You only need to be there to ensure you know your property is yours again. Do not get involved in any arguments, confrontation, negotiations etc. The bailiffs see this day in, day out. It's their job and there isn't many surprises left for them!
              In the unfortunate event that a tenant refuses to leave, you can call the police, however the bailiff won't usually be able to hang around. He may need to arrange another appointment. It is unusual for a tenant to not leave by this stage though. There are a number of 'tricks of the trade' which will get a tenant outside. I've seen one have a 'fag break negotiation' on the doorstep, as soon as the tenant crossed the threshold he was technically out the property and the door was nailed shut!!
              As previous posters have stated, you are unlikely to see your tenant on the day.
              I may be a housing professional but my views, thoughts, opinions, advice, criticisms or otherwise on this board are mine and are not representative of my company, colleagues, managers. I am here as an independent human being who simply wants to learn new stuff, share ideas and interact with like minded people.

              Comment


                #8
                I agree with Darth Wookie. If you think the T might be difficult then arrange for the police to attend. Don't park your car near the property, keep a distance between you and the T, say as little as possible.

                If by any very slight chance all this fails, then the court will give you another date and the T will definitely be removed. I don't know how. This is the answer a judge gave me.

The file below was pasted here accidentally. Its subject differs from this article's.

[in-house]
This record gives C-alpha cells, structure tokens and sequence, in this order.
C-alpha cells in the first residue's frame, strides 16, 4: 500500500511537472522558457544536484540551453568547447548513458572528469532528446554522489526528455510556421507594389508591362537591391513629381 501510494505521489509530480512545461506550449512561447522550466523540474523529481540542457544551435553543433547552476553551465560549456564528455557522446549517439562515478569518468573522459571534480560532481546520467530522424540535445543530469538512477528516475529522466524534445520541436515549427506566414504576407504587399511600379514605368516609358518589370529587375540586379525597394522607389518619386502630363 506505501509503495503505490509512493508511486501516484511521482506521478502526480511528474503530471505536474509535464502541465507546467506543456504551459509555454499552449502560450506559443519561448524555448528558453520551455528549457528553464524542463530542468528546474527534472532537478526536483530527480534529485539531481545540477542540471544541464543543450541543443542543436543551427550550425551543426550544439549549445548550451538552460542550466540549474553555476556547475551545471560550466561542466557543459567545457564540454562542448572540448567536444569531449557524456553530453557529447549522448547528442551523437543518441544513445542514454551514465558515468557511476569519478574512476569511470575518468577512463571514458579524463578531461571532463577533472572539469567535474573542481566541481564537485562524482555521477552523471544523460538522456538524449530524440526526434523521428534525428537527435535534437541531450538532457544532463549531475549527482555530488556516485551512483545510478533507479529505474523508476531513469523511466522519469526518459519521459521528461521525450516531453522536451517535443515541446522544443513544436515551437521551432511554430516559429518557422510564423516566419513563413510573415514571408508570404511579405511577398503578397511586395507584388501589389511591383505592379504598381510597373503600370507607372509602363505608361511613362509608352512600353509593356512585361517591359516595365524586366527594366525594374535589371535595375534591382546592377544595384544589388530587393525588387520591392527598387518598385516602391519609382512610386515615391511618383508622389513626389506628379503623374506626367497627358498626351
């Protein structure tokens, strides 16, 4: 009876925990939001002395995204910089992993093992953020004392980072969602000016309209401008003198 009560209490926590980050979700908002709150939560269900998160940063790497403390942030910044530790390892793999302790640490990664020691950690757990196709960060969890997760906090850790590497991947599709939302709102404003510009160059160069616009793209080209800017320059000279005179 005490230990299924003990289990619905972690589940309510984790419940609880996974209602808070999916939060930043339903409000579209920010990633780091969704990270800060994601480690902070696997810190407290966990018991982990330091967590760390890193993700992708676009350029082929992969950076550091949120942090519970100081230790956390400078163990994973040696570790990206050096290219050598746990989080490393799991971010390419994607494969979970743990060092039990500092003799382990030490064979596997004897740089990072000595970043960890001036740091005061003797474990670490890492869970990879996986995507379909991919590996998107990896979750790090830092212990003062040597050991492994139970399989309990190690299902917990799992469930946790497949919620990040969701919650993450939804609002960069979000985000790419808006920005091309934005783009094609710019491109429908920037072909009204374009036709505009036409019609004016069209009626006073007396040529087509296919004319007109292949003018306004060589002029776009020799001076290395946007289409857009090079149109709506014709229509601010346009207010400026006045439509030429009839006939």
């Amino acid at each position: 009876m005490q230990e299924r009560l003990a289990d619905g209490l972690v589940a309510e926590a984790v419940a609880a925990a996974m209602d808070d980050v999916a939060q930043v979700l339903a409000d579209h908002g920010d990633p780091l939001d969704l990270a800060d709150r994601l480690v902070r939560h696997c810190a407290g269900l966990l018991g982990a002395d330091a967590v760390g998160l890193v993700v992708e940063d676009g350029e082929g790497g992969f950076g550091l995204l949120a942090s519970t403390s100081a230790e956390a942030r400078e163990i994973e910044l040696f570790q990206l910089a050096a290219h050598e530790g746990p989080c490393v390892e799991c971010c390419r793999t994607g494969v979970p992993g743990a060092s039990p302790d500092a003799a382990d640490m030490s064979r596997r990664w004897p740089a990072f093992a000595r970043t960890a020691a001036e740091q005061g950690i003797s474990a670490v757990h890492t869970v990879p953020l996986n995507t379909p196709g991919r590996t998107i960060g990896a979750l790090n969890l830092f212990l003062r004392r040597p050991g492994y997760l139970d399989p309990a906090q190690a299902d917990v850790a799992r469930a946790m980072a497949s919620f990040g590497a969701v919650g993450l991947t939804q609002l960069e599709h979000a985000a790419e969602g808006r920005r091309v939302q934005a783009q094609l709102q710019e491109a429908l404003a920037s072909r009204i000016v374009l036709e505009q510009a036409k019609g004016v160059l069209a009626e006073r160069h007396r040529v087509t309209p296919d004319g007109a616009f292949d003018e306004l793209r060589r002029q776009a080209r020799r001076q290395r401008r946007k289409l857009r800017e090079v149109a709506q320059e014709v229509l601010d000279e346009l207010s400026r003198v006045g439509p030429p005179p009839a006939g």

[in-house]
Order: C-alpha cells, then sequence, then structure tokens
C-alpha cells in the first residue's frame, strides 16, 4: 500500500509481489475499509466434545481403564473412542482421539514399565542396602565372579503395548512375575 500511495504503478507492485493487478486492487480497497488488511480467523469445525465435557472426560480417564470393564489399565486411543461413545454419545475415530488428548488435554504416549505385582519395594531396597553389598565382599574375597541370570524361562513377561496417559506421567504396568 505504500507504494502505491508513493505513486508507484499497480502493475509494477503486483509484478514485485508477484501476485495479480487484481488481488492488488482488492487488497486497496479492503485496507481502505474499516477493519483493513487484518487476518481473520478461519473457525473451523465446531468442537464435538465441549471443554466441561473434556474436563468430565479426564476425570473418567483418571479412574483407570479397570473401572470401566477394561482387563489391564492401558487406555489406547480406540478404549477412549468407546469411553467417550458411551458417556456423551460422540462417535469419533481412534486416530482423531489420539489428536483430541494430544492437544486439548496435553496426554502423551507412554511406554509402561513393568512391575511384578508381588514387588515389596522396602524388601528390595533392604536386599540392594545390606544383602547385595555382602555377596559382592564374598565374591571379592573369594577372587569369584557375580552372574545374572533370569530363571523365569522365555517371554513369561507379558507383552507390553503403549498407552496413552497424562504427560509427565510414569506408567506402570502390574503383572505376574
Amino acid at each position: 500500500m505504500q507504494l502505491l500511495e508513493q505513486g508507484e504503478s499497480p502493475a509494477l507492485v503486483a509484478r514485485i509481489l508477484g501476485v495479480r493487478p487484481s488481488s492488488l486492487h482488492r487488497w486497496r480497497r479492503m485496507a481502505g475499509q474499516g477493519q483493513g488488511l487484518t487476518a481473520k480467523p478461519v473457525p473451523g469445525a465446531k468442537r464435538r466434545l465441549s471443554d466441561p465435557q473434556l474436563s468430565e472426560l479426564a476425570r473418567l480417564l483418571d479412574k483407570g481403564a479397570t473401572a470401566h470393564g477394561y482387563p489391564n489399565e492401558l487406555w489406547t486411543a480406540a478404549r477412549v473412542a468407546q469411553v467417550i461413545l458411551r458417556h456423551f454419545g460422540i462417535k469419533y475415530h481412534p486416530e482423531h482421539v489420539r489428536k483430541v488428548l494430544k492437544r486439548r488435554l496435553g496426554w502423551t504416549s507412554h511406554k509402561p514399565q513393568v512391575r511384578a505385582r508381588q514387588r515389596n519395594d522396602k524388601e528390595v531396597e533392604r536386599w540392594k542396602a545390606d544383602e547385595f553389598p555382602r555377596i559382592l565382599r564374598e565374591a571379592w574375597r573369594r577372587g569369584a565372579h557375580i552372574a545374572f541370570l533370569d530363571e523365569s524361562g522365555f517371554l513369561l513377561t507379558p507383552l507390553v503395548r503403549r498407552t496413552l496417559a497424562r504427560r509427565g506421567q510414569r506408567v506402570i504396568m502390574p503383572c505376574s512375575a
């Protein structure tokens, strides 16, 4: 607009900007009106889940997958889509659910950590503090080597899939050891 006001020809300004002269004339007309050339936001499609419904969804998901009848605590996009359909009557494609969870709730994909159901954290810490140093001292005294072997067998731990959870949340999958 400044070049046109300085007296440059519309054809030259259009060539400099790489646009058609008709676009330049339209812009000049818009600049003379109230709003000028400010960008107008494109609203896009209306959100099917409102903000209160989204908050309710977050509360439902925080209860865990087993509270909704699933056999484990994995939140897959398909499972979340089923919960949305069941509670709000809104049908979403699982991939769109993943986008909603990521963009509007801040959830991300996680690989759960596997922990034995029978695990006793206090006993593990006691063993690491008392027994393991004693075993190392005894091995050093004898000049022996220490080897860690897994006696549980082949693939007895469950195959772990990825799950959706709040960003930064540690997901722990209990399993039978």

I must disagree with Darth Wookie on his final point though, every time I've had to get the bailiffs in the tenant has still been packing and I've had to hang around, so take a book to read or a magazine and dress for the weather. Learn to change a lock yourself so the locksmith won't be hanging around and you save a bob or two! Oh yes, take a pack of black binbags with you as I can guarantee the T wont have enough!

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                  #9
                  My understanding is that if the bailiff can not remove the tenant he will return with the police - but that is likely to be the following day.

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                    #10
                    just joined forum and interested to see so many people have problems! I genuinely thought it was just me. I have received my bailiff date for feb 7th today in the post. I am so fed up as my tennant hasnt been seen since November. I have gone through legalities but my property now stands empty, no electricity or water. The tennant has left a few pieces of furniture a defrosted open fridge freezer full of rank and decaying food and several half cups of coffee with green mould growing on them. Neighbours either side, who by the way are members of the police force report not seeing tennant in weeks. She has passed on her key to her grandson who uses the house to indulge drug taking with friends.We have contacted the police to be told its a civil issue. We do not know where our tennant has gone and to be honest she has rarely stayed in the property since last August. We have had no rent in months and her grandson refuses to give us the key. I am disgusted with the attitude of the court as I have tried to tell them my concerns for my property. Once I get my property back I will not be rerenting it and wish I never had! When something like this happens it feels like everybody is against you and amazingly you have no rights.